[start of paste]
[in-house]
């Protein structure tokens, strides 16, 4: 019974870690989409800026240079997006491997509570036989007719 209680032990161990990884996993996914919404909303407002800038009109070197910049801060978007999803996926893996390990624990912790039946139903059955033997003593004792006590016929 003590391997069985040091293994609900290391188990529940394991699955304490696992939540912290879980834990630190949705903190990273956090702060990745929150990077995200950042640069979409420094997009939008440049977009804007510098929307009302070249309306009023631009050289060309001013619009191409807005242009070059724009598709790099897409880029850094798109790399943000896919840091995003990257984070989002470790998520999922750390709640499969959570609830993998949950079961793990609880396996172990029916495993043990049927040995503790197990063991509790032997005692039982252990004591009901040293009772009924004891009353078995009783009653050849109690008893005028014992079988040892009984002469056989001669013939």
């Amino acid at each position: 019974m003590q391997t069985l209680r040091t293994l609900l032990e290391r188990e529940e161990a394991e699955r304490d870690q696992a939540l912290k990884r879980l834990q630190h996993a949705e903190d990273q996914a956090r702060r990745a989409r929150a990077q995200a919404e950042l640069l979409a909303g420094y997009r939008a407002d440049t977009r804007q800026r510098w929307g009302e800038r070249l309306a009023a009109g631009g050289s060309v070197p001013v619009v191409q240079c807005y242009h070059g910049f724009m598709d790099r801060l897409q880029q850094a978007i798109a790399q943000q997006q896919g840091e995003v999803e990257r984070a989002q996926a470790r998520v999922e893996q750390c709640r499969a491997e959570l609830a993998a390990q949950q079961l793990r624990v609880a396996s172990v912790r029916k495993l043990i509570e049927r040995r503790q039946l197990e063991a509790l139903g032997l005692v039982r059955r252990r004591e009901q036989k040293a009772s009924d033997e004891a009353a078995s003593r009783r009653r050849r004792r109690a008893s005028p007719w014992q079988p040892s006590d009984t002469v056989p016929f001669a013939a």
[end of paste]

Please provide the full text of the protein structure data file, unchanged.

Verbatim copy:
[in-house]
């Protein structure tokens, strides 16, 4: 019974870690989409800026240079997006491997509570036989007719 209680032990161990990884996993996914919404909303407002800038009109070197910049801060978007999803996926893996390990624990912790039946139903059955033997003593004792006590016929 003590391997069985040091293994609900290391188990529940394991699955304490696992939540912290879980834990630190949705903190990273956090702060990745929150990077995200950042640069979409420094997009939008440049977009804007510098929307009302070249309306009023631009050289060309001013619009191409807005242009070059724009598709790099897409880029850094798109790399943000896919840091995003990257984070989002470790998520999922750390709640499969959570609830993998949950079961793990609880396996172990029916495993043990049927040995503790197990063991509790032997005692039982252990004591009901040293009772009924004891009353078995009783009653050849109690008893005028014992079988040892009984002469056989001669013939």
């Amino acid at each position: 019974m003590q391997t069985l209680r040091t293994l609900l032990e290391r188990e529940e161990a394991e699955r304490d870690q696992a939540l912290k990884r879980l834990q630190h996993a949705e903190d990273q996914a956090r702060r990745a989409r929150a990077q995200a919404e950042l640069l979409a909303g420094y997009r939008a407002d440049t977009r804007q800026r510098w929307g009302e800038r070249l309306a009023a009109g631009g050289s060309v070197p001013v619009v191409q240079c807005y242009h070059g910049f724009m598709d790099r801060l897409q880029q850094a978007i798109a790399q943000q997006q896919g840091e995003v999803e990257r984070a989002q996926a470790r998520v999922e893996q750390c709640r499969a491997e959570l609830a993998a390990q949950q079961l793990r624990v609880a396996s172990v912790r029916k495993l043990i509570e049927r040995r503790q039946l197990e063991a509790l139903g032997l005692v039982r059955r252990r004591e009901q036989k040293a009772s009924d033997e004891a009353a078995s003593r009783r009653r050849r004792r109690a008893s005028p007719w014992q079988p040892s006590d009984t002469v056989p016929f001669a013939a």